Hi Everyone! Thanks for coming to the IMF’s ASH 2017 webpages. The support group leaders joining us this year are patients and caregivers who will be sharing their experience with you throughout the meetings. Once again, we’re fortunate to have with us, Teresa Miceli, BSN, OCN, registered nurse at Mayo Clinic and a member of the IMF’s Nurse Leadership Board.  Teresa will lead us through our working meetings to better understand terminology and lead us in active discussions.

Dr. Durie, Debbie Birns (IMF Medical Editor) and I have been preparing the leaders daily activity timeline schedule incorporating selected oral and poster abstracts and special events.  The leaders arrive on Thursday to ensure they are rested up for the long days ahead of them.

“Life is Like an Octopus” at ASH as we try to navigate the multiple programs and simultaneous sessions!  We’ll need to split up to cover everything and weave our way through the crowded halls of ASH making our paths to the next session as quickly and directly as possible.  I think of an octopus’ waving arms as the hallways of ASH, where we do our best to navigate from one end to the other to learn and share all we can!

Friday, leaders start out with an Orientation Breakfast and are quickly whisked off to their first event, the IMF’s Satellite Symposium: Getting Clear Answers to Complex Treatment Challenges in Multiple Myeloma: Case Discussions.  This is one of my favorite programs, where we can hear case discussions and point/counterpoint opinions on everything from accurately diagnosing myeloma and starting treatment, to individualized approaches, transplant, consolidation, maintenance, the role of minimal residual disease “MRD,” and so much more.  I’m sure the leaders will be tweeting and blogging on this key program, so stay tuned for that!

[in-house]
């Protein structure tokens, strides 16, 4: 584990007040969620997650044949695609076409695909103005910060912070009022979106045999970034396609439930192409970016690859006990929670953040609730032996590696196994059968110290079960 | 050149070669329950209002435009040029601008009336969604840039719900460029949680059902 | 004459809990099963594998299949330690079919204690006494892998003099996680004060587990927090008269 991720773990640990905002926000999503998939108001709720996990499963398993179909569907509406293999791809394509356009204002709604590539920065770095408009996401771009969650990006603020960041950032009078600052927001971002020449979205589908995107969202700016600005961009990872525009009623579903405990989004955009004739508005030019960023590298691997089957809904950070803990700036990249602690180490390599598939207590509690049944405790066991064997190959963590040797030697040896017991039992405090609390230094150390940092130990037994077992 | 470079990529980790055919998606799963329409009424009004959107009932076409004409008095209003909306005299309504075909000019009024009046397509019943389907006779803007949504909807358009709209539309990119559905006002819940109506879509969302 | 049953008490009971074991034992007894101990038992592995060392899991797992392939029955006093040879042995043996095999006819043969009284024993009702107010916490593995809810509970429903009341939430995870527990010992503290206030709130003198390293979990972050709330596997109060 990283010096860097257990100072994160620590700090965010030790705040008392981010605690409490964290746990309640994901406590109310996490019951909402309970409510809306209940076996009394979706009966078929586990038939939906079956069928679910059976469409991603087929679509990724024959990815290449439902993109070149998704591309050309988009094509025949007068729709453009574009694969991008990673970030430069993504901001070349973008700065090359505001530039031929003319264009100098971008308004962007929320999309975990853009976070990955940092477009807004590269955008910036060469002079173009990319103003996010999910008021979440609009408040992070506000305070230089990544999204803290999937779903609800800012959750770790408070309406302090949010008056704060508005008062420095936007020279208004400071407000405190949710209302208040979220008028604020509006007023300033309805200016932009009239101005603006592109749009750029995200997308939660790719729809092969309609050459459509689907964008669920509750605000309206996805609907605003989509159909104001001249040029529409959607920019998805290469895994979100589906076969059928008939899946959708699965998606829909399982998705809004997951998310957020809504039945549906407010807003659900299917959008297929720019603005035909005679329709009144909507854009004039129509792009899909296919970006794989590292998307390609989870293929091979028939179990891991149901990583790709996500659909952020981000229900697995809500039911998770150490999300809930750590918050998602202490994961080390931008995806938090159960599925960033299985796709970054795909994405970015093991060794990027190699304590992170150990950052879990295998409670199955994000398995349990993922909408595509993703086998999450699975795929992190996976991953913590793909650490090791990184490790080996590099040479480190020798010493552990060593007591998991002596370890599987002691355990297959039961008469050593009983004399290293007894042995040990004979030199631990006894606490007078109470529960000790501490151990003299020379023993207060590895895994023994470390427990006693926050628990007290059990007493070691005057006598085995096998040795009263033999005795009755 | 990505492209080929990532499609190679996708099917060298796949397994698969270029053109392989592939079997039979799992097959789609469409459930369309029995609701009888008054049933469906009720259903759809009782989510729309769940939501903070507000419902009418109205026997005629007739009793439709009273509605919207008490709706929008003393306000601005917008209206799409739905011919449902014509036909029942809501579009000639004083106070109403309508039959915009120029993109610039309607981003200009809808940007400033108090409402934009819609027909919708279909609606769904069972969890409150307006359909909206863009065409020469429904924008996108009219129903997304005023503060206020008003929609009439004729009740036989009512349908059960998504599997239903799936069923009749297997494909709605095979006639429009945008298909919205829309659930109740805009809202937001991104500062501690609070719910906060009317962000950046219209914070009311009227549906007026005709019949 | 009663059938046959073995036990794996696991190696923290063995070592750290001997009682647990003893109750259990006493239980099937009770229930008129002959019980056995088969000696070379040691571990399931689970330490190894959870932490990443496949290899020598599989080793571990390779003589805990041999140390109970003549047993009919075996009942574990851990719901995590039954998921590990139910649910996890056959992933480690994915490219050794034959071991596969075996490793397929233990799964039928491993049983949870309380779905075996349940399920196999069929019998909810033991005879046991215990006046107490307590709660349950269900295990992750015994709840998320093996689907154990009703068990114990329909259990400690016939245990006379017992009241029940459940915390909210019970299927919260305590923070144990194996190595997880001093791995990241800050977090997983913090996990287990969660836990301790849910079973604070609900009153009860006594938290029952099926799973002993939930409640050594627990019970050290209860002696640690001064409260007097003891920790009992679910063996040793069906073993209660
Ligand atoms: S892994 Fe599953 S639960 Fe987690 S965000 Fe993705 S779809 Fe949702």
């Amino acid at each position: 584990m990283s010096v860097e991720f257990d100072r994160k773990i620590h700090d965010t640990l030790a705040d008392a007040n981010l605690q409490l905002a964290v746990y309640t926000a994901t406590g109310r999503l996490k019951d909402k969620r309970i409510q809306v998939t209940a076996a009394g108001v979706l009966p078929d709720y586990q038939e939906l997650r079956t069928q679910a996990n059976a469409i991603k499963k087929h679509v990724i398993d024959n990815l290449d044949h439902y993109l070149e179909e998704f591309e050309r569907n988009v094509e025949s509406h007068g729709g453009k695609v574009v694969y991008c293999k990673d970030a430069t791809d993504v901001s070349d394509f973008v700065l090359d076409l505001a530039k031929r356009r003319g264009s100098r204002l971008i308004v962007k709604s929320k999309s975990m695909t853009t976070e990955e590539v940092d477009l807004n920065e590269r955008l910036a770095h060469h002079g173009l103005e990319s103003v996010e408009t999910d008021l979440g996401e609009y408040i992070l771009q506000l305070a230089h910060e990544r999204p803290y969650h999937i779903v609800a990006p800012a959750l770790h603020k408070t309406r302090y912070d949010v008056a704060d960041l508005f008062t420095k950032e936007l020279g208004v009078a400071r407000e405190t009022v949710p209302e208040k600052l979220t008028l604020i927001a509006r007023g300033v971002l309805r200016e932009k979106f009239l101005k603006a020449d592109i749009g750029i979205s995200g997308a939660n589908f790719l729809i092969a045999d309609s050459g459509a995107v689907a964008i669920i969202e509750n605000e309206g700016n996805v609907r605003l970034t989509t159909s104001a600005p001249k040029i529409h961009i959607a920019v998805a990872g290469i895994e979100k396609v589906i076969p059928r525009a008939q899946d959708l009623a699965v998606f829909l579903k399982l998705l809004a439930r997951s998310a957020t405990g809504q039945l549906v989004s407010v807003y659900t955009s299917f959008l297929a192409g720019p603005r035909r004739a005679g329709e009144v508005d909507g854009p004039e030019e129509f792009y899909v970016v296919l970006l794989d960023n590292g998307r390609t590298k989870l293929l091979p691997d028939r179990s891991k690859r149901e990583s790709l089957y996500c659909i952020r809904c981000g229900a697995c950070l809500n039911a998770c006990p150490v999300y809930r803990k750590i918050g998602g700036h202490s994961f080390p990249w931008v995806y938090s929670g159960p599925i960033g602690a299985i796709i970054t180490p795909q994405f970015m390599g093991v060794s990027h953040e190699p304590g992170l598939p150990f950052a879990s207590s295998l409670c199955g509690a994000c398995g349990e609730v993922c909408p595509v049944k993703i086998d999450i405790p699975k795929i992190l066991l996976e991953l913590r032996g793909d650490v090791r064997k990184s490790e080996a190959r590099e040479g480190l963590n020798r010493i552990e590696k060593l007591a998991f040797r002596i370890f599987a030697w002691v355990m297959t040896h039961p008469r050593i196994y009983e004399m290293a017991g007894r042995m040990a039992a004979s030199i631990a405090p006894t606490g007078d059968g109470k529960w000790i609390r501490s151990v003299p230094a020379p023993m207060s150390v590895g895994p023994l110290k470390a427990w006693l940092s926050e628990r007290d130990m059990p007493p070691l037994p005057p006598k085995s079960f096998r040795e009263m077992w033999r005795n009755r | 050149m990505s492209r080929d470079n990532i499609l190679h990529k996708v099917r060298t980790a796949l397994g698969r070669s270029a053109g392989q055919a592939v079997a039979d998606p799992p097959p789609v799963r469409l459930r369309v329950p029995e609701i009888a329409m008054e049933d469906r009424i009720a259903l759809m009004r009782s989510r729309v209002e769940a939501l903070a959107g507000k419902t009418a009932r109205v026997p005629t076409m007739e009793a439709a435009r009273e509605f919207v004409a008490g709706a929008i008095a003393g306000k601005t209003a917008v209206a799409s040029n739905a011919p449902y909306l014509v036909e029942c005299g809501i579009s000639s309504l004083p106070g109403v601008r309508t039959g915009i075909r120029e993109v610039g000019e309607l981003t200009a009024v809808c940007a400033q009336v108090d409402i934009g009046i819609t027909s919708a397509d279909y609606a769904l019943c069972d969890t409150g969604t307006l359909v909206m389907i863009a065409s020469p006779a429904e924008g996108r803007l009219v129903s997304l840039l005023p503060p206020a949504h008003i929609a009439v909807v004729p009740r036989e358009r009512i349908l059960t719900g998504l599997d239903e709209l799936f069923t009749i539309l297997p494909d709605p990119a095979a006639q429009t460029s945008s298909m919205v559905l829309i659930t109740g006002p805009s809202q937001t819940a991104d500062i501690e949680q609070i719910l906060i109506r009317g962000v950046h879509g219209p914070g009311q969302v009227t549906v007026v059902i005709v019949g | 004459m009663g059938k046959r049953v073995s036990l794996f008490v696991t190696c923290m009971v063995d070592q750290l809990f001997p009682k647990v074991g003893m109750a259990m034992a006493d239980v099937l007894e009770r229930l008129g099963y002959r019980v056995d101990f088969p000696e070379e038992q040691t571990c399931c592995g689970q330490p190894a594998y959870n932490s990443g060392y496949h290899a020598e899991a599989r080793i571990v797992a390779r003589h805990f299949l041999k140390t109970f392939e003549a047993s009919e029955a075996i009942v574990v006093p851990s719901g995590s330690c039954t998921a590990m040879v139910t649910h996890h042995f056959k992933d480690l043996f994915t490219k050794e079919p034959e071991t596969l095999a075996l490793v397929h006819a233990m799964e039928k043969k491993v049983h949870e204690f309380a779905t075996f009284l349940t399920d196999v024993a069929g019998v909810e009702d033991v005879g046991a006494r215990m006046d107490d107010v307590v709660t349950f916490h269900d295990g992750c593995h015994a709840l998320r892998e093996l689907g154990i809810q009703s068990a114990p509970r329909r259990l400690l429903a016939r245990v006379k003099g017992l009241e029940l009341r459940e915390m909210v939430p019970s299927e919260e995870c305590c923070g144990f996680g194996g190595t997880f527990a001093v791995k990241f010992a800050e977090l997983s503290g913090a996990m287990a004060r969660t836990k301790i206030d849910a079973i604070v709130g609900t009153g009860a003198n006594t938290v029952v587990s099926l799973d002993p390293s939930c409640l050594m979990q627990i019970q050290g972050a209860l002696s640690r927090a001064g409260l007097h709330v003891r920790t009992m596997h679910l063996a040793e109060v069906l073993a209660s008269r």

Each day will be packed with learning and networking opportunities that the leaders will be sharing with you through their daily tweets, blogs, and maybe even a few videos too! The IMF was the first organization to bring myeloma patients to ASH back in 2006 because they understand the value of hearing first-hand what our futures may hold for us; and then to have the opportunity to share that from a peer-to-peer perspective!

I thank each leader for taking the time out of their busy lives to prepare for, to focus and learn, and to then share what they are excited about and hopeful for with all of you. I encourage you to read their blogs. Also, embrace technology and follow them on Twitter too! It’s easy!  And a way to be like a fly on the wall with real-time information direct from ASH from people just like you—myeloma patients & caregivers.

If you are new to Twitter, here’s a link to help you get started. Then make sure to follow each of the leaders for their tweets!

I’ll be reporting on the leader’s daily activities and also what I’m excited about as a 17-year myeloma caregiver.